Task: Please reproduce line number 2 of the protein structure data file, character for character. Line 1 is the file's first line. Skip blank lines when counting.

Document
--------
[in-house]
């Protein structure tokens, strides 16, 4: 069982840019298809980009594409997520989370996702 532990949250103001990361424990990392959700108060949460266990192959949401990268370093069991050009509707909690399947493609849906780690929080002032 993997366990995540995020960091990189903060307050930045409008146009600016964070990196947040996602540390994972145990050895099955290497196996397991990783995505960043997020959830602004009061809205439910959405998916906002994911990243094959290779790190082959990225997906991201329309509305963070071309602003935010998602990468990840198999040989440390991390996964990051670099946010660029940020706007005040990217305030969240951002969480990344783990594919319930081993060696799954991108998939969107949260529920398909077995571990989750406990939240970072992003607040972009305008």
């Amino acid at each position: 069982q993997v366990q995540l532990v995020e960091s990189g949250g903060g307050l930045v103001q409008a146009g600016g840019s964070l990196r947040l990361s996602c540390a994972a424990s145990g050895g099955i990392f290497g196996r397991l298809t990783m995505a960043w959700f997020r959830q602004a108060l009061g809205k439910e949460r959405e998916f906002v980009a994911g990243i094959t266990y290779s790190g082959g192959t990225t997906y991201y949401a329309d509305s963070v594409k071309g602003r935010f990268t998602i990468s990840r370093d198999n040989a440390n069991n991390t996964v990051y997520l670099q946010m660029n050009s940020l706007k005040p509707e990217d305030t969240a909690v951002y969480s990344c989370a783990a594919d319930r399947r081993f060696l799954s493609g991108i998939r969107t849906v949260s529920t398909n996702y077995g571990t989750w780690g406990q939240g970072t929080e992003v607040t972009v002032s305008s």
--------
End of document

């Protein structure tokens, strides 16, 4: 069982840019298809980009594409997520989370996702 532990949250103001990361424990990392959700108060949460266990192959949401990268370093069991050009509707909690399947493609849906780690929080002032 993997366990995540995020960091990189903060307050930045409008146009600016964070990196947040996602540390994972145990050895099955290497196996397991990783995505960043997020959830602004009061809205439910959405998916906002994911990243094959290779790190082959990225997906991201329309509305963070071309602003935010998602990468990840198999040989440390991390996964990051670099946010660029940020706007005040990217305030969240951002969480990344783990594919319930081993060696799954991108998939969107949260529920398909077995571990989750406990939240970072992003607040972009305008």